Guy v. Jorstad et al

Filing 130

ORDER granting 96 Defendant's Motion for Summary Judgment. Plaintiff's claims against Defendant Nathan Jorstad are dismissed. Entered by Judge Raymond P. Moore on 11/9/2015. (cpear)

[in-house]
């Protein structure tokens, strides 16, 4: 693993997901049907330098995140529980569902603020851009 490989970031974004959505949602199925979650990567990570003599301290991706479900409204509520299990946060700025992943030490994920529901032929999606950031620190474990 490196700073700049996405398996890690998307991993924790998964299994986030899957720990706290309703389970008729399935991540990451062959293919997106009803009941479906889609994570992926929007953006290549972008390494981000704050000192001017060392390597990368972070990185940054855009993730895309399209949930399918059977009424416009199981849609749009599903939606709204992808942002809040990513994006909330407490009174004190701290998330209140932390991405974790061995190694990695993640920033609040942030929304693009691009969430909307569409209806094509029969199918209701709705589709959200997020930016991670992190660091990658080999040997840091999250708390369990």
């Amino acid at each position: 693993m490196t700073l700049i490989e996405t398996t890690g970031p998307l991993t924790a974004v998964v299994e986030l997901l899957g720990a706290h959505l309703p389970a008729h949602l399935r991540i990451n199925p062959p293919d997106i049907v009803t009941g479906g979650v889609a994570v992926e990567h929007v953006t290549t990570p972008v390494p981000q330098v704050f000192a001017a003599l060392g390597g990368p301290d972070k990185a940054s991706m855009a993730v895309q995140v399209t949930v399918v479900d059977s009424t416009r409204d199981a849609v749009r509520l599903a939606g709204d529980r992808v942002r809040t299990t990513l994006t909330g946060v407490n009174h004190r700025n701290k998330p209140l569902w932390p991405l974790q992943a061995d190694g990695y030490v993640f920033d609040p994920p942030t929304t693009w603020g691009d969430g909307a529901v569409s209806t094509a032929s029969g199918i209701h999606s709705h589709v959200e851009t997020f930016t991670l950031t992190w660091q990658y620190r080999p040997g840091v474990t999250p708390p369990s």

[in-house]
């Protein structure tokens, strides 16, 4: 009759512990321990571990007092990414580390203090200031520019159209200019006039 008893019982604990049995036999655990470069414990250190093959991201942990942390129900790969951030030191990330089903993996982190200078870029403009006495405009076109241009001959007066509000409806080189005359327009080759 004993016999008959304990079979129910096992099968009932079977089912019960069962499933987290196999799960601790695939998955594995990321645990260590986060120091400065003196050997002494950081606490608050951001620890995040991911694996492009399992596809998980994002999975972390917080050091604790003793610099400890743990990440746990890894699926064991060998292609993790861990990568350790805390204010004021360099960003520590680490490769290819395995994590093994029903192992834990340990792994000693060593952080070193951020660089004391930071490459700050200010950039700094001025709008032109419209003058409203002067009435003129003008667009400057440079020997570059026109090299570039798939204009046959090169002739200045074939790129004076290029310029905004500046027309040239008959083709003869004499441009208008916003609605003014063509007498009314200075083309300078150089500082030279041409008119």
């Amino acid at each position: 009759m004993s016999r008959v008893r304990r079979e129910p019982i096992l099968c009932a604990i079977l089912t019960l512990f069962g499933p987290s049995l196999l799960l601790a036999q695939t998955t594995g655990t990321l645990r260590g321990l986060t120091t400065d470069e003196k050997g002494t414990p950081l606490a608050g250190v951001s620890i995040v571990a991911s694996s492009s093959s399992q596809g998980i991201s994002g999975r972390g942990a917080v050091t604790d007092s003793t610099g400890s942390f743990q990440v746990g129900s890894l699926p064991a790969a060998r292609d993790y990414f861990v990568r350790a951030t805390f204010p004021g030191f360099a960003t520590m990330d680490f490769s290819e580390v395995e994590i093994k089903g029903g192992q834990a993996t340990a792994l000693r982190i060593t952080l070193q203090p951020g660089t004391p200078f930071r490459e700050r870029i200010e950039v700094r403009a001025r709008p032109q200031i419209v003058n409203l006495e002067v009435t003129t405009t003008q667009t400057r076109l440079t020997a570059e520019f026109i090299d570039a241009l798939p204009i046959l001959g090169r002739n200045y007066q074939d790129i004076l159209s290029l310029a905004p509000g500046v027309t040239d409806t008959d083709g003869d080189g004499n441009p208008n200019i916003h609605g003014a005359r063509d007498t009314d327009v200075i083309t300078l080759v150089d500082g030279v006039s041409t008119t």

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IN THE UNITED STATES DISTRICT COURT FOR THE DISTRICT OF COLORADO Judge Raymond P. Moore Civil Action No. 12-cv-01249-RM-KMT KATHRYN GUY, as mother, next of kin and executor of the estate of James Guy, deceased, Plaintiff, v. NATHAN JORSTAD, Defendant. ORDER GRANTING DEFENDANT’S MOTION FOR SUMMARY JUDGMENT I. INTRODUCTION This matter arises from a police shooting the occurred at approximately 8:12 am on April 22, 2011, which Plaintiff alleges resulted in “deprivation under color of law, of Plaintiff’s rights under the 4th and 5th amendments to the United States Constitution and for tortus [sic] behavior under Colorado State Law.” (ECF No. 33, p.1, ¶ 2;pp.4-5). Plaintiff Kathryn Guy is “the mother, next of kin and executor of the estate of James William Guy, deceased.” (ECF No. 33, p.2, ¶ 5). Defendant, Nathan Jorstad (Defendant) is an officer of the Colorado Springs Police Department (CSPD) and is being sued for his actions “undertaken in the regular course of his 1 employment . . . .”, which resulted in the death of James William Guy (Decedent). (ECF No. 33, p.2, ¶ 6; pp. 4-5). Kathryn Guy (Plaintiff) seeks compensatory damages and attorney fees, costs and funeral and burial expenses. (ECF No. 33, p.8). Pursuant to Fed.R.Civ.P. 56, Defendant moves for summary judgment and dismissal of Plaintiff’s claims against him. (ECF No. 96). Defendant argues that: (1) Plaintiff has failed to comply with this court’s Civil Practice Standards, Section IV.B.2.b, despite the court’s invitation to do so; (2) there is no genuine dispute as to any material fact and (3) Defendant’s use of force was reasonable as a matter of law and he is therefore entitled to qualified immunity from suit. (ECF Nos. 96; 116). II A. FACTUAL BACKGROUND Undisputed Facts Plaintiff failed to file a separate statement disputing Defendant’s material facts despite this court’s explicit invitation to do so. (ECF No.115). After careful review of the entire record, the court considers the following to be undisputed facts. Decedent’s next door neighbor located at 1714 Auburn Drive, called Colorado Springs Police (CSPD), early on the morning of April 22, 2011 1, to report that the Decedent was firing rounds from a handgun from his back yard at 1718 Auburn Drive. (ECF Nos. 96, p.2; 97, pp.12; 97-4, p.1). This address is located in a densely occupied residential neighborhood. (ECF Nos. 97-3, p.2; 97-6). Officer Jeremy Tidwell was dispatched as a result of that call. (ECF No. 97, pp1-2; ECF Nos. 97-1, p.2; 97-2, p.4; 97-5, p.2). 1 The entire incident occurred within a total of approximately 24 minutes (from 7:48 am to 8:12 am). See e.g., (ECF Nos. 97, p.1; 97-2, p.7). 2 That same morning CSPD Officers Farrow and Jorstad (Defendant) were working in motorcycle traffic enforcement at a location near the neighborhood from which the incident was reported. (ECF No. 96; ECF Nos.97, p.1; 97-1, p.1; 97-2, pp.2-3; 97-4). They heard the call for cover and responded along with the dispatched officer. (ECF Nos. 97-1, pp.2-4; 97-4, p.1; ECF No. 110, Ex.A, pp.8-9). While on their way, the officers received further notice from the dispatcher that another party had called in from the neighborhood and reported that seven shots had been fired. (ECF No. 97-4, p.1). The dispatcher also relayed to the responding officers that last year there had been a T.E.U 2. incident at the 1718 Auburn Drive address. (ECF No. 97-3, pp.2-3). The officers met at the corner of the street to develop a plan before approaching the address. (ECF Nos. 97-1, pp.3-5; 97-3, p.3; 97-4, pp.1-2; 97-5, p.4). While getting back to their vehicles to approach the suspect house, Officer Tidwell reported to dispatch (at approximately 8:03 am), that he heard two more shots fired. (ECF No.97-4, p.2; 97-5, p.4). At this time the neighborhood had not been evacuated. (ECF Nos. 97, p.5; 97-3, p.3). The three officers parked their vehicles south of 1714 Auburn Drive and approached 1718 Auburn Drive on foot. (ECF No. 97-1, p.5; 97-2, pp. 6-7; 97-5, pp. 4-5). Officer Farrow requested and received a description of the suspect shooter. (ECF No. 97-4, p.2). As the officers reached the front yard of 1714 Auburn Drive they heard more gunshots coming from the backyard of 1718 Auburn Drive. (ECF No. 97-1, p.5; 97-2, p.8; 97-4, p.3; 97-5, p.8). The six-foot privacy fence and shed that occupies the space between the 1714 and 1718 Auburn Drive houses obstructed the officers’ view of the 1718 Auburn Drive backyard. (ECF 2 T.E.U. refers to the Tactical Enforcement Unit which is a special weapons and tactics (SWAT) team used in highrisk circumstances. (ECF Nos. 97-3, p.3; 97-4, p.2). 3 No.97-1, p.6; 97-2, p.9; 97-7; 97-8, p.1). Officer Farrow moved to the 1718 Auburn Drive’s garage where, unable to see anyone through the garage windows, he determined he needed to go around the northeast corner of 1718 Auburn Drive to neighboring 1722 Auburn Drive in order to view the suspected shooter. (ECF No. 97-1, pp.9-10; 97-2, p.11; 97-5, p.6; 97-7). Upon climbing onto the fender of a boat parked at 1722 Auburn Drive, Officer Farrow was able to view the Decedent stumbling about in an intoxicated manner in the 1718 Auburn Drive backyard. Officer Tidwell stayed at the front of 1714 Auburn Drive behind the tree near the property line to control onlookers while the Defendant entered the reporting party’s home at 1714 Auburn Drive. (ECF No. 97-1, pp.9-12; 97-3, p.4; 97-5, pp.6-7). After instructing the reporting party to sequester herself and her dogs in an interior room with the door closed, Defendant looked out the kitchen window of 1714 Auburn Drive, and saw the Decedent sitting at a table in his backyard. (ECF No. 97-1, p.12). Defendant observed Decedent put his gun within arm’s reach and then hunch over and appear to re-load the magazine. (ECF Nos. 97-1, pp.12-14; 97-4, p.4; 110, p.2). At this time, Decedent’s gun was empty and not in a firing position. Id. Defendant radioed his fellow officers that he thought the Decedent was re-loading and that the reporting party had disclosed that she believed the Decedent was shooting straight ahead (to the west), rather than in the air. (ECF No. 97-4, p.4). Defendant asked Officer Farrow if he “had eyes on also?” (ECF Nos.97, p.13; 97-4, p.4). Officer Farrow reported that he did and that he was in the 1722 Auburn Drive backyard behind cover. Id. Defendant disclosed his position at the 1714 Auburn Drive kitchen window to Officer Farrow and stated that he believed they were in a crossfire position. (ECF Nos. 97, p.14; 97-4, p.4). Officer Farrow did not disagree. 4 Id. Defendant then told Officer Farrow that he was “going to try to position myself so that . . . fired shots would be going toward the suspect house.” (ECF No.97-4, p.4). Officer Farrow “copie[d].” Id. Defendant was in the reporting party’s house for approximately ninety seconds before exiting the kitchen to crouch behind the wooden fence separating the two properties. (ECF Nos. 110, pp.2-3; 116, p.2). Within seconds of Defendant exiting the kitchen, his radio received a loud, audible transmission. (ECF Nos. 97, p.15; 97-1, p.20). Immediately after the transmission, Defendant saw (through the fence slats), the Decedent stand up, grab his gun and walk toward the sound of the radio transmission. (ECF Nos. 97, p.16; 97-1, pp.20-21). Defendant did not announce his presence or issue any commands or warnings to the Decedent. (ECF Nos. 97, p.17; 97-1, p.24; 97-3, p.7; 110, pp.2-3). Both Defendant and Officer Farrow had their guns raised and pointed at the Decedent as he walked approximately six feet from the table toward the fence behind which Defendant crouched. (ECF Nos. 97, pp.18-19; 97-1, p.20; 97-2, p.14; 97-3, p.8). Decedent raised his gun to a level position pointing it toward the direction of the radio transmission while slowly scanning it horizontally in a one to two foot arch. Id. Decedent was not facing Defendant when Decedent raised his gun. (ECF Nos. 110, pp.3-4; 116, p.2). Defendant aimed at the center mass of Decedent and fired a single shot through the fence. (ECF Nos. 97, p.19; 97-1, pp.20, 24-25). Officer Farrow saw the Decedent immediately fall to the ground and mistakenly radioed dispatch that the Decedent had shot himself at 8:12 am. (ECF Nos. 97, p.20; 97-1, pp.24-25; 97-2, p.16; 97-4, p.4). Immediately after firing the single shot, 5 Defendant radioed that shots were fired and the “suspect down; still alive.” (ECF 97-4, p.4). Medical support was dispatched immediately. Id. Later, Detective Gysin’s examination of the 1718 Auburn Drive back yard located 18 expended .40 caliber cartridge casings and one .40 caliber Springfield Armory pistol. (ECF Nos. 97, p.20; 97-9, p.2). He also observed three defects, one in a tree and two in the fence surrounding 1718 Auburn Drive, consistent with fresh projectile (bullet) impact; the defects’ locations indicated that they were fired at an approximately horizontal angle from within the 1718 Auburn Drive backyard. (ECF Nos. 97, pp.20-21; 97-9, p.2). III. LEGAL STANDARD Summary judgment is appropriate only if there is no genuine issue of material fact and the moving party is entitled to judgment as a matter of law. Fed.R.Civ.P. 56(c); Celotex Corp. v. Catrett, 477 U.S. 317, 322 (1986); Henderson v. Inter-Chem Coal Co., Inc., 41 F.3d 567, 569 (10th Cir. 1994); Bones v. Honeywell Int’l, Inc., 366 F.3d 869, 875 (10th Cir. 2004). Whether there is a genuine dispute as to a material fact depends upon whether the evidence presents a sufficient disagreement to require submission to a jury or conversely, is so one-sided that one party must prevail as a matter of law. Anderson v. Liberty Lobby, 477 U.S. 242, 248-49 (1986); Stone v. Autoliv ASP, Inc., 210 F.3d 1132 (10th Cir. 2000); Zwygart v. Board of County Comm’rs, 483 F.3d 1086, 1090 (10th Cir. 2007). A fact is “material” if it pertains to an element of a claim or defense; a factual dispute is “genuine” if the evidence is so contradictory that if the matter went to trial, a reasonable party could return a verdict for either party. Anderson, 477 U.S. at 248. The court must resolve factual ambiguities against the moving party, thus favoring the right to a trial. Houston v. Nat=l 6 General Ins. Co., 817 F.2d 83, 85 (10th Cir. 1987); Quaker State Mini-Lube, Inc. v. Fireman=s Fund Ins. Co., 52 F.3d 1522, 1527 (10th Cir. 1995). IV. DISCUSSION Plaintiff in her Amended Complaint alleges that Defendant violated her Fourth Amendment rights and Colorado State law when he “intentionally, negligently and with complete and deliberate indifference . . .us[ed] a degree of force that was unreasonable under the circumstances and in violation of [Decedent’s] right to be free from unreasonable seizures under the 4th Amendment.” (ECF No. 33, pp.1, 6). Defendant moves for summary judgment arguing that he is entitled to qualified immunity against plaintiff’s excessive force claim because his use of deadly force did not violate clearly established law. (ECF No. 96, p.4). A. Officer Liability: Qualified immunity shields public agents not only from liability at trial, but also from the burdens associated with preparing for trial. Mitchell v. Forsyth, 472 U.S. 511, 526 (1985). This protection enables governmental officials to act in their official capacities without fear of unwarranted litigation. Davis v. Scherer, 468 U.S. 183, 195 (1984). Thus, the question of whether qualified immunity protects a particular defendant is properly ruled on well in advance of trial. Harlow v. Fitzgerald, 457 U.S. 800, 818 (1986). When a defendant asserts a qualified immunity defense, the burden of proof shifts to the plaintiff who must establish that the defendant's actions violated (1) a constitutional or statutory right that, (2) was clearly established. Albright v. Rodriguez, 51 F.3d 1531, 1534 (10th Cir. 1995); Scull v. New Mexico, 236 F.3d 588, 595 (10th Cir. 2000). In determining whether the right was clearly established, the court assesses the objective legal reasonableness of the action at 7 the time of the alleged violation and asks whether “the right [was] sufficiently clear that a reasonable officer would understand that what he is doing violates that right.” Wilson v. Layne, 526 U.S. 603, 615 (1999). Summary judgment based on qualified immunity is appropriate if the law did not put the officer on notice that his conduct would be clearly unlawful or if the plaintiff fails to satisfy either part of the two-part inquiry. Albright, 51 F.3d at 1535. If the plaintiff does establish a clearly established right was violated then the burden shifts to the defendant, who must prove that no genuine issues of material fact exist so he or she is entitled to judgment as a matter of law. Id. In other words, although the court reviews the evidence in the light most favorable to the nonmoving party, the record must clearly demonstrate that the plaintiff has satisfied his or her two-part burden or, the defendant is entitled to qualified immunity.” Medina v. Cram, 252 F.3d 1124, 1128 (10th Cir. 2000)(quotation omitted). B. Fourth Amendment Excessive Force Claim: It is well established that excessive force claims are subject to the Fourth Amendment’s reasonableness requirement. Graham v. Conner, 490 U.S. 386, 395 (1980). In this instance it is undisputed that in firing the shot that killed the Decedent, the Defendant used deadly force 3 and thus a Fourth Amendment seizure occurred. In evaluating an excessive force claim particularly in the context of use of deadly force, courts must consider the totality of the circumstances since not all use of deadly force is unconstitutional. Saucier v. Katz, 533 U.S. 194, 205 (2001). The objective reasonableness of an officer’s use of force must be assessed considering the totality of the specific circumstances and 3 Deadly force is that which the actor uses with the purpose of causing or that he knows to create a substantial risk of causing, death or serious bodily harm i.e., purposely firing a firearm in the direction of another person constitutes deadly force. Ryder v. City of Topeka, 814 F.2d 1412, 1416 n.11 (10th Cir.1987)(approving Model Penal Code definition). 8 with the understanding that “police officers are often forced to make split-second judgments - in circumstances that are tense, uncertain, and rapidly evolving - about the amount of force that is necessary in a particular situation.” Graham, 490 U.S. at 396-97. The court must also analyze whether the officer’s own reckless or deliberate conduct during the seizure unreasonably created the need to use such force. Sevier v. City of Lawrence, 60 F.3d 695, 699 (10th Cir. 1995)(following Graham, 490 U.S. at 395). In doing so only those events immediately connected with the actual seizure are considered. Sevier, 60 F.3d at 699. An officer’s negligent actions precipitating a confrontation are not actionable. Daniels v. Williams, 474 U.S. 327, 333 (1986)(“injuries inflicted by governmental negligence are not addressed by the United States Constitution . . .”). In assessing the degree of threat facing officers, the court considers the following nonexclusive factors: (1) whether the officers ordered the suspect to drop his weapon and whether the suspect complied with that order; (2) whether any hostile motions were made with the weapon toward the officer; (3) the distance between the officer and the suspect; and (4) the manifest intentions of the suspect. Estate of Larsen v. Murr, 511 F.3d 1255, 1260 (10th Cir. 2008). There is no dispute that the Defendant did not give a force warning or identify himself to the Decedent before the application of force occurred. Nor is there any dispute that Defendant was in the kitchen of 1714 Auburn Drive for approximately 90 seconds during which time he intermittently looked through a closed window which was partially obscured by a blind. Similarly it is undisputed that Defendant had been alerted by dispatch that a T.E.U./Swat Team had been dispatched to 1718 Auburn Drive on a previous occasion. And it is undisputed that the 9 Decedent had fired his gun multiple times sometimes in a horizontal direction, endangering his immediate neighbors; that he was staggering and appeared drunk; appeared to be reloading the gun’s magazine just prior to hearing the Defendant’s radio transmission, that upon hearing the transmission, he immediately picked up his gun, and advanced toward that sound while leveling his gun and scanning it back and forth horizontally. In the totality of these circumstances I find that a reasonable officer would in this instance, have probable cause to believe that the Decedent was an imminent threat to both the officer observing him and to his neighbors engaged in their routine early morning activities. The use of deadly force was therefore both reasonable and constitutional. Even assuming that deadly force was necessary, I must still consider the question posed by plaintiff whether the Defendant’s behavior in failing to identify himself to the Decedent before exiting the 1714 Auburn Drive kitchen, coupled with his lack of a force warning was not only inconsistent with CSPD policy but reckless. (ECF No. 110, pp.2-3). Plaintiff argues that in the ninety seconds in which Defendant was in the neighboring kitchen, he should have opened the kitchen window and announced his presence to give the Decedent a chance to drop his weapon. Id. Plaintiff further contends that Defendant’s decision to leave the relative safety of the kitchen to crouch behind the wooden fence was deliberate and reckless. Id. However plaintiff does not support these allegations with any admissible evidence of either specific facts or opinion. She instead relies heavily on an unsworn expert report and unauthenticated documents conventionally filed on a flash drive – all filed without any supporting affidavits. (ECF No.111). 10 Defendant responds that plaintiff’s lack of a separately filed dispute to any material facts together with her reliance on incompetent evidence (the unsworn report and other unauthenticated documents), are fatal to her claim against the Defendant. (ECF No.116, pp.1-4). Defendant also asserts that for the following seven reasons, his decision not to issue a pre-force warning or command from the 1714 Auburn Drive kitchen was objectively reasonable and not reckless. (ECF No.116, pp.5-6). First, Defendant states that during his 90 seconds in the kitchen he was collecting information regarding the Decedent’s position and actions, ascertaining his fellow officer’s whereabouts; securing the safety of the neighboring reporting party and communicating with his fellow officers. Id. He did not fire his gun while in the kitchen and nothing about his brief presence in the kitchen later caused Decedent to pick up his gun and walk toward the radio’s sound with his gun raised, so Defendant’s time in the kitchen is not immediately connected to his later application of deadly force . (ECF No. 116, p.6). Second, Defendant did not believe that the Decedent could hear anything he might say through the closed kitchen window. Id. While in the kitchen, Defendant observed that Decedent was within arm’s reach of his gun. Id. Third, Defendant believed that if he alerted the Decedent to the police presence and Decedent began firing again, the surrounding houses would provide only concealment not cover 4 so that the neighbors and he would be endangered. (ECF No. 116, pp.6-7). 4 Defendant explained (and plaintiff did not dispute this definition) that cover is used to describe something that will stop bullets whereas concealment is something that merely obscures/hides your position. (ECF Nos.97, p.10; 97-1, p.19). 11 Fourth, Defendant, upon learning of Officer Tidwell’s location, was concerned that they were in a dangerous crossfire situation. (ECF No. 116, p.7). Fifth, Defendant argues, that even ignoring those safety concerns, he would not have been able to safely respond to any shooting that might occur in response to a warning because in order to open the window he would have to raise the blinds to unlock and slide the window open which would mean he would not have control of his weapon. Id. Sixth, Defendant notes that the Decedent was not yet contained on the west side of his yard and so could have fled into the neighborhood in response to a warning thereby further endangering the neighbors. Id. Finally, Defendant did not know if there was anyone else inside 1718 Auburn Drive who might also be armed and ready to open fire upon a police warning. (ECF No. 116, pp.7-8). In this instance, Defendant’s actions just prior his “use of force must be judged from the perspective of a reasonable officer on the scene, rather than with the 20/20 vision of hindsight.” Graham 490 U.S. at 396. It is well established that, “so long as a reasonable officer could have believed his conduct was justified, a plaintiff cannot avoid summary judgment by simply producing an expert’s report that an officer’s behavior leading up to the deadly confrontation was imprudent, inappropriate or even reckless.” City and County of San Francisco, Calif. v. Sheehan, 135 S.Ct. 1765, 1777(quotation omitted). In the face of an imminent threat, a warning is not inevitably required even before the use of deadly force. Thompson v. Salt Lake County, 584 F.3d 1304, 1321 (10th Cir. 2009). To be imminent, the threat must be more than a mere possibility. Cordova v. Aragon, 569 F.3d 1183, 1190 (10th Cir. 2009). The undisputed facts in this instance are that the 12 neighborhood had not been evacuated; that the Decedent was intoxicated; that Defendant believed (and later investigation confirmed), that the Decedent had fired his gun in a level or horizontal trajectory rather than simply up in the air; and that upon hearing the transmission of a police radio, the Decedent did not leave his weapon on the table and walk away from it to investigate but rather, immediately picked up his gun (the magazine of which he had previously appeared to re-load), and advanced toward the area where he heard the Defendant’s radio transmission. While doing so the Decedent moved his gun back and forth in a horizontal fashion leading the Defendant to reasonably believe the Decedent was scanning for a target and therefore making a hostile motion at a close range. A reasonable officer in the Defendant’s position would therefore have feared not only for his own life but that of the Decedent’s neighbors and have believed the threat posed to be actual and imminent. Therefore while Decedent James Guy’s death is a regrettable tragedy, given Plaintiff’s lack of competent support for her assertion that Defendant’s actions were reckless, the absence of any argument or evidence that raises a genuine issue of fact regarding that claim, and after careful consideration of the volatile situation confronting Defendant, I find that Defendant had sufficient reason to believe he used the amount of force necessary in this particular situation. Graham, 490 U.S. at 396-97, see also Estate of Larsen, 511 F.3d at 1260 (“reasonable officer need not await the glint of steel before taking self-protective action; by then, it is often . . . too late . . . .”)(quotation omitted). 13 Finally, Plaintiff’s claim based on violations of state law or police procedures is not actionable under Section 1983. Romero v. Bd. of County Comm’rs, 60 F.3d 702, 705 (10th Cir. 1995)(violations of state law and police procedure generally do not give rise to a §1983 claim). Considering the totality of the circumstances and undisputed facts in this matter, I therefore find that a reasonable officer would have had probable cause to think there was an immediate threat of serious physical harm to him and/or others. Under the proscribed qualified immunity analysis I find that Plaintiff has failed to meet her initial burden and Defendant is entitled to qualified immunity from all liability in this matter. V. CONCLUSION Based on the foregoing, Plaintiff’s claims against Defendant Nathan Jorstad are dismissed. Defendant’s Motion for Summary Judgment on Plaintiff ‘s claims against Defendant Jorstad (ECF No.96), is GRANTED. IT IS SO ORDERED DATED this 9th day of November, 2015. BY THE COURT: ____________________________________ RAYMOND P. MOORE United States District Judge 14